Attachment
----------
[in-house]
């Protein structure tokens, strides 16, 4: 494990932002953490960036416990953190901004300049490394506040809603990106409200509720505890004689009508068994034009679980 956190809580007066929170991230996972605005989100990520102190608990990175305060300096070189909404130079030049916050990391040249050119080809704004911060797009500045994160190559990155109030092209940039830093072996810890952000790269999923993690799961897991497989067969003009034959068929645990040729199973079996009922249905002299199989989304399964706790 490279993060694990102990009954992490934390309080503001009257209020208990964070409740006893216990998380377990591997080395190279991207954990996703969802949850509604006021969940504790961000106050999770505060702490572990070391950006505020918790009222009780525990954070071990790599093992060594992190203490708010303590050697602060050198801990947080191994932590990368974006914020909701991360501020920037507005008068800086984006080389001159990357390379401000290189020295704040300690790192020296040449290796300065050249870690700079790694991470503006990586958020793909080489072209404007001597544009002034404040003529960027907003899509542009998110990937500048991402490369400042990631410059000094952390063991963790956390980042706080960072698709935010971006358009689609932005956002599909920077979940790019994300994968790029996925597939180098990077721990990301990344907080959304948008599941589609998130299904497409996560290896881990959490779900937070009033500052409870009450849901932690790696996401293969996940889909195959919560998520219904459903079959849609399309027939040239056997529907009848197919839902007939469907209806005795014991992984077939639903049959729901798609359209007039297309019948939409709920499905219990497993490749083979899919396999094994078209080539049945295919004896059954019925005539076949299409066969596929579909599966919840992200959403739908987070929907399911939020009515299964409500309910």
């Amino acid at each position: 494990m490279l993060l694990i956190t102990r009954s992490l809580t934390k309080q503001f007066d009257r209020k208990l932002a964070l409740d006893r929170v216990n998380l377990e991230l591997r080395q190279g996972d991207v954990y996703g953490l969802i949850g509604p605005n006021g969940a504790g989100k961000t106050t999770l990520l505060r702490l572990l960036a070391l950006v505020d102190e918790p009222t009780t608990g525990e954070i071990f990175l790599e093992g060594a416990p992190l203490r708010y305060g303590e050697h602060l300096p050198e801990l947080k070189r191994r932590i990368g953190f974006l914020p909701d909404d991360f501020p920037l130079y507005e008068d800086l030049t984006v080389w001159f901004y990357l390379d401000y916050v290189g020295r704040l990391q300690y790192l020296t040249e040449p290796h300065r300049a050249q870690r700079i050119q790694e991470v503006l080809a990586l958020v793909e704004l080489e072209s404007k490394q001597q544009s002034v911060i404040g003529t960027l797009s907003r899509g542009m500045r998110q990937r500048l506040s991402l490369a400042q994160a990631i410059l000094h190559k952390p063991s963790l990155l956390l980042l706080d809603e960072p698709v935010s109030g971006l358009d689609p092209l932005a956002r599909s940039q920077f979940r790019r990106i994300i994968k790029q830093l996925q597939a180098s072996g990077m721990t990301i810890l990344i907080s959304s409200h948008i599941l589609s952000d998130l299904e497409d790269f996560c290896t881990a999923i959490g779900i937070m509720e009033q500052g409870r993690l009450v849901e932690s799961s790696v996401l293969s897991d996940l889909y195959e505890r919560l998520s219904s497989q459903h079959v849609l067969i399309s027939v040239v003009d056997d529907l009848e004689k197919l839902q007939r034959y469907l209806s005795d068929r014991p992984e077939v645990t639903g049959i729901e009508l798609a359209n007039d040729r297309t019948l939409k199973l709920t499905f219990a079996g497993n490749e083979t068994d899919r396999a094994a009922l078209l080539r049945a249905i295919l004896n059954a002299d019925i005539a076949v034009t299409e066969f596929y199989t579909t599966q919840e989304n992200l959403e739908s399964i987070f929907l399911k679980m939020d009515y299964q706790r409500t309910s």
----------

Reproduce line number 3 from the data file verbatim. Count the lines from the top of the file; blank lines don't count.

């Amino acid at each position: 494990m490279l993060l694990i956190t102990r009954s992490l809580t934390k309080q503001f007066d009257r209020k208990l932002a964070l409740d006893r929170v216990n998380l377990e991230l591997r080395q190279g996972d991207v954990y996703g953490l969802i949850g509604p605005n006021g969940a504790g989100k961000t106050t999770l990520l505060r702490l572990l960036a070391l950006v505020d102190e918790p009222t009780t608990g525990e954070i071990f990175l790599e093992g060594a416990p992190l203490r708010y305060g303590e050697h602060l300096p050198e801990l947080k070189r191994r932590i990368g953190f974006l914020p909701d909404d991360f501020p920037l130079y507005e008068d800086l030049t984006v080389w001159f901004y990357l390379d401000y916050v290189g020295r704040l990391q300690y790192l020296t040249e040449p290796h300065r300049a050249q870690r700079i050119q790694e991470v503006l080809a990586l958020v793909e704004l080489e072209s404007k490394q001597q544009s002034v911060i404040g003529t960027l797009s907003r899509g542009m500045r998110q990937r500048l506040s991402l490369a400042q994160a990631i410059l000094h190559k952390p063991s963790l990155l956390l980042l706080d809603e960072p698709v935010s109030g971006l358009d689609p092209l932005a956002r599909s940039q920077f979940r790019r990106i994300i994968k790029q830093l996925q597939a180098s072996g990077m721990t990301i810890l990344i907080s959304s409200h948008i599941l589609s952000d998130l299904e497409d790269f996560c290896t881990a999923i959490g779900i937070m509720e009033q500052g409870r993690l009450v849901e932690s799961s790696v996401l293969s897991d996940l889909y195959e505890r919560l998520s219904s497989q459903h079959v849609l067969i399309s027939v040239v003009d056997d529907l009848e004689k197919l839902q007939r034959y469907l209806s005795d068929r014991p992984e077939v645990t639903g049959i729901e009508l798609a359209n007039d040729r297309t019948l939409k199973l709920t499905f219990a079996g497993n490749e083979t068994d899919r396999a094994a009922l078209l080539r049945a249905i295919l004896n059954a002299d019925i005539a076949v034009t299409e066969f596929y199989t579909t599966q919840e989304n992200l959403e739908s399964i987070f929907l399911k679980m939020d009515y299964q706790r409500t309910s």